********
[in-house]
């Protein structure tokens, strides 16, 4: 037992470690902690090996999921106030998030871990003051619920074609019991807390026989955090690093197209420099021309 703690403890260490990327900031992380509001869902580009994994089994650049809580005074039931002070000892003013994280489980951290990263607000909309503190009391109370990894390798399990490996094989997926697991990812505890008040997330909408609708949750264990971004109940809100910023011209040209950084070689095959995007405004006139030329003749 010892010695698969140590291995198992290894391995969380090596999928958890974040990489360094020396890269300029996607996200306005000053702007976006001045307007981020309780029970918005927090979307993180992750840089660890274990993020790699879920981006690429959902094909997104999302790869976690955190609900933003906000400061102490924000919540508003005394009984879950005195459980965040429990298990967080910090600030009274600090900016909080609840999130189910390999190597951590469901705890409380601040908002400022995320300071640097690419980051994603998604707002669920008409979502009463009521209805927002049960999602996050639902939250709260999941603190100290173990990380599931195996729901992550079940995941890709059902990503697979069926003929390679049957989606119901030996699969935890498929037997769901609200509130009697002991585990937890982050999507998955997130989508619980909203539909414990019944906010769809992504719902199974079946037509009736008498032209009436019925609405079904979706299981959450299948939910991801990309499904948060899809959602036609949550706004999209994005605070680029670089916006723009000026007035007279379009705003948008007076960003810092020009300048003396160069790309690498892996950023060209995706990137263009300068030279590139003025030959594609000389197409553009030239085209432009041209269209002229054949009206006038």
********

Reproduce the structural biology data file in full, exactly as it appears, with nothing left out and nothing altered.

[in-house]
């Protein structure tokens, strides 16, 4: 037992470690902690090996999921106030998030871990003051619920074609019991807390026989955090690093197209420099021309 703690403890260490990327900031992380509001869902580009994994089994650049809580005074039931002070000892003013994280489980951290990263607000909309503190009391109370990894390798399990490996094989997926697991990812505890008040997330909408609708949750264990971004109940809100910023011209040209950084070689095959995007405004006139030329003749 010892010695698969140590291995198992290894391995969380090596999928958890974040990489360094020396890269300029996607996200306005000053702007976006001045307007981020309780029970918005927090979307993180992750840089660890274990993020790699879920981006690429959902094909997104999302790869976690955190609900933003906000400061102490924000919540508003005394009984879950005195459980965040429990298990967080910090600030009274600090900016909080609840999130189910390999190597951590469901705890409380601040908002400022995320300071640097690419980051994603998604707002669920008409979502009463009521209805927002049960999602996050639902939250709260999941603190100290173990990380599931195996729901992550079940995941890709059902990503697979069926003929390679049957989606119901030996699969935890498929037997769901609200509130009697002991585990937890982050999507998955997130989508619980909203539909414990019944906010769809992504719902199974079946037509009736008498032209009436019925609405079904979706299981959450299948939910991801990309499904948060899809959602036609949550706004999209994005605070680029670089916006723009000026007035007279379009705003948008007076960003810092020009300048003396160069790309690498892996950023060209995706990137263009300068030279590139003025030959594609000389197409553009030239085209432009041209269209002229054949009206006038």